A $16 million plan to turn a century-old building into a hostel could bring more backpackers to downtown San Francisco and increase choices for travelers.
With 22 hostels in The City, project sponsor Simon Johnson said he hopes to introduce “something different” to the mix by converting the historic Grant Building at 1095 Market St. Its proximity to Union Square, the Castro district and BART should be a draw for tourists, he said.
“I don’t anticipate any of these guys or girls having cars, it’s cost prohibitive,” Johnson said. “So being able to jump on BART from any airport and be 35 feet from the hotel when you get to The City is key.”
Johnson, who is originally from Australia, said he’s traveled to dozens of hostels and knows many travelers. Travelers often complain that San Francisco hostels lack a common meeting space and a feeling of safety, Johnson said.
To address these concerns, the proposed project will feature a 2,500-square-foot restaurant, a 3,500-square-foot entertainment area and two rooftop terraces, totaling 8,500 square feet, according to documents filed with the Planning Department. It will have a women-only floor for those not wishing to be in a co-ed situation.
The front of the 61,000-square-foot building will be renovated to look like the original building from when it was constructed in 1904, Johnson said.
Adding variety to choices for travelers is beneficial, said Patricia Breslin, executive director of the Hotel Council trade group.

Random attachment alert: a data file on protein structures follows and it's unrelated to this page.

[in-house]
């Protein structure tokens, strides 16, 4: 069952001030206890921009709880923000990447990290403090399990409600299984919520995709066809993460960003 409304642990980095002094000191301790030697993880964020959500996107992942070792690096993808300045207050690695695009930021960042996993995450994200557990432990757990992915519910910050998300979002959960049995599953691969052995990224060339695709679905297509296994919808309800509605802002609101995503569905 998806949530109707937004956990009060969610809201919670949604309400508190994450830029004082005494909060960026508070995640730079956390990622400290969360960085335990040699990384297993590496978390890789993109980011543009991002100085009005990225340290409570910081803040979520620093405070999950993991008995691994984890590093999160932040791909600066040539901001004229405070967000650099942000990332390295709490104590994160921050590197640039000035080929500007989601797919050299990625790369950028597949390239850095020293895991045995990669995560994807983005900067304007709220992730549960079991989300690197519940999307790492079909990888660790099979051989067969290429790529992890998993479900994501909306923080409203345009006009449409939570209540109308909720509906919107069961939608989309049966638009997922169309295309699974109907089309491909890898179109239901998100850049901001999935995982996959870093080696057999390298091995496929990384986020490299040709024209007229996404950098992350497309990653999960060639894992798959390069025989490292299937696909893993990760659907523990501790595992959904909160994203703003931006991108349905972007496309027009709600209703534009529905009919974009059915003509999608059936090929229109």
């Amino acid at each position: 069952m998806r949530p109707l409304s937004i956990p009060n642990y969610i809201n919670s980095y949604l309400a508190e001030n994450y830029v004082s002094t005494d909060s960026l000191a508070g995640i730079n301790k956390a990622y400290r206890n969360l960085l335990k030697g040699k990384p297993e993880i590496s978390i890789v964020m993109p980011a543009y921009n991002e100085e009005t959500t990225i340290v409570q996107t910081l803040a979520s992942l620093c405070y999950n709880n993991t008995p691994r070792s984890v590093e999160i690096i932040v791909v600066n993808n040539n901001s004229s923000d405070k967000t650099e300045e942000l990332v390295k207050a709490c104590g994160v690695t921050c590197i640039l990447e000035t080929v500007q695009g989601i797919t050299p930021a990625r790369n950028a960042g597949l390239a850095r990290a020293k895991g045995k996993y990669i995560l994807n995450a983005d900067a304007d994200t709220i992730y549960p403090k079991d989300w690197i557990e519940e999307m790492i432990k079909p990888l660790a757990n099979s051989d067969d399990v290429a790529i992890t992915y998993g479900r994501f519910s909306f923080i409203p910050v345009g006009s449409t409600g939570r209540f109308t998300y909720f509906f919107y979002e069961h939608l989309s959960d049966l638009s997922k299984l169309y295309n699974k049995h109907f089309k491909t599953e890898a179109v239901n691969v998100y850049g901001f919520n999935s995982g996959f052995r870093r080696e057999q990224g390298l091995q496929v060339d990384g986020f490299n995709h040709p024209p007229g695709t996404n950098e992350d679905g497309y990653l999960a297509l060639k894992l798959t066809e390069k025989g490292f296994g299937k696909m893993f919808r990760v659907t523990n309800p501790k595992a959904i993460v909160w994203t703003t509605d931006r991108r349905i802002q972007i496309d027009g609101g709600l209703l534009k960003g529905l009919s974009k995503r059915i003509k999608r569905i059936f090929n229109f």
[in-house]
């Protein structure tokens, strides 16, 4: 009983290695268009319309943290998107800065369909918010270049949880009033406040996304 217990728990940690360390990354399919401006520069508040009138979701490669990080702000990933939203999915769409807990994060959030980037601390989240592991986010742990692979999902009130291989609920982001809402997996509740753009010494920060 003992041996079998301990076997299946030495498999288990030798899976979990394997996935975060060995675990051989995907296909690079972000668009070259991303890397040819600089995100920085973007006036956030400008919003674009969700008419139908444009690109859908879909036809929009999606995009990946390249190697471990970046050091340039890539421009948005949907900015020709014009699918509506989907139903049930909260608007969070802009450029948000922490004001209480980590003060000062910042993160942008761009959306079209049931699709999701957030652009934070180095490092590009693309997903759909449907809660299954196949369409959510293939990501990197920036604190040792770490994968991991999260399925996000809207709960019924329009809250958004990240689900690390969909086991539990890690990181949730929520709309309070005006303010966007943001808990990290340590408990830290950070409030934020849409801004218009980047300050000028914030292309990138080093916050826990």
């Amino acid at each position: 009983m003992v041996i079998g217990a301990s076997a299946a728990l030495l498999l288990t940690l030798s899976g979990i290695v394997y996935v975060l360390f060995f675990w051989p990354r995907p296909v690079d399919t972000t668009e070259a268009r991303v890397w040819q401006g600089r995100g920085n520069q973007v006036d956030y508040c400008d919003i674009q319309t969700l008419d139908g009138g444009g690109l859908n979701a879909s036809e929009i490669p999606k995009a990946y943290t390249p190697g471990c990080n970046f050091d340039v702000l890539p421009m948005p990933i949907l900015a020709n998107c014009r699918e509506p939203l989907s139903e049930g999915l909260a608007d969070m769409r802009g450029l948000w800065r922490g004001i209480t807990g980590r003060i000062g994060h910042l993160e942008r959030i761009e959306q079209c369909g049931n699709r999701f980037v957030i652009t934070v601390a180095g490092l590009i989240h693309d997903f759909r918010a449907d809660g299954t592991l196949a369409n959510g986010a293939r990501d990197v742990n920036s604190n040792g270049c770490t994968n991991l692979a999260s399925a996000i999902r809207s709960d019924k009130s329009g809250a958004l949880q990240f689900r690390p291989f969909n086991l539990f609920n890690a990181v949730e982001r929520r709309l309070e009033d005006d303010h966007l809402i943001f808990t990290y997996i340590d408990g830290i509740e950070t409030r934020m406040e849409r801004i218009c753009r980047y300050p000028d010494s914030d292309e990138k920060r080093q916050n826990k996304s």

“It is so great that San Francisco can provide a place to stay — and rooming preference — for people for whatever their means are,” she said.
However, Danielle Brumfitt, executive director of Hostelling International — which has three hostels with 620 beds in The City — said there is already a wide variety of choices in San Francisco.
“I do think there is a certain variety and availability now,” she said. “With the economy now, there has been a dip in tourism. I think we have a variety of choice and availability.”
Johnson’s project, if approved, will take up to two years to complete. Johnson said he hopes to begin the project in 2012. It is scheduled to be discussed at Thursday’s Planning Commission meeting.
61,000 square feet Building space
2,500 square feet Restaurant
3,500 square feet Entertainment area
8,500 square feet Rooftop terraces
Source: Planning Department